Keeping History From Becoming History

From The Headquarters at Seaport Village to Petco Park’s iconic Western Metal Supply Co. building, David Marshall, AIA, NCARB, and his Heritage Architecture & Planning firm have worked on some of San Diego’s most important and beloved legacy architecture. The company’s deft work is on particular display in Balboa Park, where restoration projects have included the Museum of Man, Spreckels Organ Pavilion and House of Hospitality, which was honored with an award from the National T rust for Historic Preservation. David continues to play a major role with the park, working on nine additions to the International Cottages collection, as well as designing the motorized Electriquette wicker vehicles that soon will be reintroduced to the park for the first time since the 1915-16 Panama-California Exposition. David created San Diego’s Balboa Park (Arcadia Publishing, 2007), which features historical postcard images from his massive personal collection, and contributed to the park’s centennial-honoring publication, Balboa Park Exposition Designers, 1915–1935. He also is involved with the restoration of the Palms Hotel (shortly to be rechristened with its original name, Bay View). Built in 1869, it is the oldest building in downtown San Diego still on its original site.

How well has San Diego handled historic preservation and adaptive reuse over the last 15 or so years?

I think San Diego is considered a leader in historic preservation to many, because we have quite a few historic homes and historic residential districts. The Mills Act, which established a historic-home property tax reduction, is quite prolific here — probably more so than the tax collector would like. I think San Diegans understand and appreciate the city’s history; so whenever anybody is looking to demolish something they shouldn’t, they usually hear about it. We have groups like Save Our Heritage Organisation and the Historical Resources Board and Balboa Park’s Committee of 100 that try to protect our heritage so that we don’t lose these buildings forever. Because, as we say, once they’re lost, they’re lost forever.

What are the economics of restoration versus constructing a new building? Is restoration always a matter of love and aesthetics over cost?

A lot of people now understand the importance of green architecture and sustainable design. So the idea of recycling a building rather than just sending it to the landfill and building something new that takes up the same space has become a lot more recognized as a reasonable approach. Quite a few of our clients love old buildings. The reason they purchase a building to begin with is to take care of it and make it better and keep it around. The cost of new construction isn’t necessarily cheaper than the cost of restoring a historic building. In fact, sometimes it’s more expensive.

When it comes to historic preservation, is there ever such a thing as a lost cause?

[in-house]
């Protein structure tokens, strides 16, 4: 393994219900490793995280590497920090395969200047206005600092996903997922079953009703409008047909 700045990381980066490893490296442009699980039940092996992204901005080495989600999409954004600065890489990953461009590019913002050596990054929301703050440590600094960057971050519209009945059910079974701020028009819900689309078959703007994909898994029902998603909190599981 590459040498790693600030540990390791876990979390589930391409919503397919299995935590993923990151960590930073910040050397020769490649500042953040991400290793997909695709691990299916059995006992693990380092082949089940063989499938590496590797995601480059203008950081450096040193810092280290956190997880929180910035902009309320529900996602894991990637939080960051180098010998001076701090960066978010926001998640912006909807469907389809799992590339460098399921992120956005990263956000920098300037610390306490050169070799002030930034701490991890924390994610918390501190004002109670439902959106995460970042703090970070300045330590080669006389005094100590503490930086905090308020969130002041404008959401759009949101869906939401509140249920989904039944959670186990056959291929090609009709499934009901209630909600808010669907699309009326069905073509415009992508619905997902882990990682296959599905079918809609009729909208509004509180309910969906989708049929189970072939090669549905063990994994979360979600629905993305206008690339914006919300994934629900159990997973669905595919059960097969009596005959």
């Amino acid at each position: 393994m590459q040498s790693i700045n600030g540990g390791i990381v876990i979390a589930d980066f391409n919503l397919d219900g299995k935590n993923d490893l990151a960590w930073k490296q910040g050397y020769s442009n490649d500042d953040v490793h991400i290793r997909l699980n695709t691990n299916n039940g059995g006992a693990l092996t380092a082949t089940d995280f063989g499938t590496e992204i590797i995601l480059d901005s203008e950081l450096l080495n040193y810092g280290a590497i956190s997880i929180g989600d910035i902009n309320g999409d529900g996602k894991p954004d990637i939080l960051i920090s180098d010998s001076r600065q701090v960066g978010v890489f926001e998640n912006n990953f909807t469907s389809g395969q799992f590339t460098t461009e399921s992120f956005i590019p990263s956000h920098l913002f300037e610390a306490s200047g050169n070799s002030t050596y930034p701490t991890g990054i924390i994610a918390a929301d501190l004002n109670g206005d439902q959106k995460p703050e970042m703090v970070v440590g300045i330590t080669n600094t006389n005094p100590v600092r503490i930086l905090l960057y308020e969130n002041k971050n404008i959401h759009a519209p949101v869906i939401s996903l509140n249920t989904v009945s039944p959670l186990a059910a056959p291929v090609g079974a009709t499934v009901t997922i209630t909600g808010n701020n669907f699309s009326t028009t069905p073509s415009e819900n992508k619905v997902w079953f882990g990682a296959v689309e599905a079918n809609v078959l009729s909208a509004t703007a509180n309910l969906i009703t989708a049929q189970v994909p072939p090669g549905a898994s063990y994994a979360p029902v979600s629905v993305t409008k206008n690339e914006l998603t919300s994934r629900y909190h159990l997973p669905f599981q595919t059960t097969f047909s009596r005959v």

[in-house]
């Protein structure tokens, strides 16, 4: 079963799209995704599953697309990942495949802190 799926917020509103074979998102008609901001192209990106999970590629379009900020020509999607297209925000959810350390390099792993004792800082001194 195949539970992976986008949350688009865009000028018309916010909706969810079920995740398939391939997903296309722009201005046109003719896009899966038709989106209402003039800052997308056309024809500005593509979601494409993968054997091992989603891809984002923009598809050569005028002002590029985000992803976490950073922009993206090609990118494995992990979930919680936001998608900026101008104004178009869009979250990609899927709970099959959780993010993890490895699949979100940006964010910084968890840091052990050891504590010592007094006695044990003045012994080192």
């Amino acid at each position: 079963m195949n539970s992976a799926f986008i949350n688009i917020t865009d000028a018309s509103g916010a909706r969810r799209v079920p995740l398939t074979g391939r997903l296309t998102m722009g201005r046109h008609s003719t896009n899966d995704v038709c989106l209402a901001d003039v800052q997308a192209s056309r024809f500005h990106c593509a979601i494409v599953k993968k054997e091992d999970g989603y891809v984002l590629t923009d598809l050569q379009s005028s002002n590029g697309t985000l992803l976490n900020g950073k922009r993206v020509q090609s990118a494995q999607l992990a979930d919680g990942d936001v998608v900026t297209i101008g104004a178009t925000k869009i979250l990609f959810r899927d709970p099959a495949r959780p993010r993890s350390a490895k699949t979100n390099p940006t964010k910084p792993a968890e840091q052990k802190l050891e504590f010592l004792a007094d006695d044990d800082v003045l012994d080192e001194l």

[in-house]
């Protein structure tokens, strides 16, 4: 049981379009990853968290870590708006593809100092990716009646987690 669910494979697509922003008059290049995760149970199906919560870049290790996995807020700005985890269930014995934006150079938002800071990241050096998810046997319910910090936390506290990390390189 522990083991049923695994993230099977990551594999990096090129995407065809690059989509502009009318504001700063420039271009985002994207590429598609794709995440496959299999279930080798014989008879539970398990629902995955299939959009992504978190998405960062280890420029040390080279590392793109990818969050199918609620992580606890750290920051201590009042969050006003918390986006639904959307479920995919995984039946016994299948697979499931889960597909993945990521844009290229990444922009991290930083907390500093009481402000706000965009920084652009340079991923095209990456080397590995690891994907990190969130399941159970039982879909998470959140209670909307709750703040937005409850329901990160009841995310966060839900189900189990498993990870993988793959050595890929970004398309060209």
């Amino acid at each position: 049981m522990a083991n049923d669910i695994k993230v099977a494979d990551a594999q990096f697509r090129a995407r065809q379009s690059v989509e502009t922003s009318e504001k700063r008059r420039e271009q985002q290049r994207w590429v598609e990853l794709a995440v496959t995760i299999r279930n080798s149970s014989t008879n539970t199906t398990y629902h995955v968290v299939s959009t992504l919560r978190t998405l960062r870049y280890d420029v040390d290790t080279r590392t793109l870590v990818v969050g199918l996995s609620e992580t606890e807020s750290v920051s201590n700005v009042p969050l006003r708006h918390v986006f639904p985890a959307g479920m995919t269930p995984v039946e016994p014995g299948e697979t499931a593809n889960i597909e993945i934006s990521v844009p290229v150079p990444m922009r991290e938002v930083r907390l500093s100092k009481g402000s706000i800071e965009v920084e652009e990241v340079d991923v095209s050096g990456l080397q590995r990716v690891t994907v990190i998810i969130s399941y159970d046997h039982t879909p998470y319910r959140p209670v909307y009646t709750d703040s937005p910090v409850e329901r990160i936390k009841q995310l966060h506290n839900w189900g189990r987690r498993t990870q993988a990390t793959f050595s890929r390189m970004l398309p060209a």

No. There are even examples of old adobes that are nothing more than ruins that get reconstructed. If someone really wants to do the right thing from a historical standpoint, then it’s just a matter of money, because there’s the ability to bring back a building from pretty much any condition. We’ve worked on buildings that were burned to the ground and had to be reconstructed.

What San Diego buildings do you mourn the loss of most?

Probably our biggest loss is the Normal School. It was up in Normal Heights, an Irving Gill — Hebbard & Gill — building. If you research it, you’ll see that it was a very large, Classical Revival building, built right around the turn of the century. It was demolished by the school district in the 1950s when they built the new school. Not only was it a very large building done by master architects, but also it was on a prominent site. The other ones I would put on the list are some of the exposition buildings that were demolished in the ’60s. There was one demolished for the Timken Museum that was called the Home Economy Building. And then just right across the Plaza de Panama from that, also demolished in the mid-’60s, was the Science and Education Building, which is where the San Diego Museum of Art’s auditorium and sculpture garden are now. Both of those were demolished, and they were the reason the Committee of 100 was created. Even though they were temporary structures, there was no reason why they couldn’t have been restored or reconstructed like the House of Hospitality, where the Prado restaurant is, or the House of Charm, where the Mingei Museum is.

If you could get your hands on any San Diego project, what would it be?

The two lost buildings on the Plaza de Panama could be reconstructed based on the original drawings that are on hand at the downtown library, and there are lots of photographs. So if they decided to relocate the Timken Museum or somehow encase it in the Home Economy Building or Science and Education Building across the way, bringing those missing teeth back into the historic El Prado of Balboa Park would really be a win for preservation.

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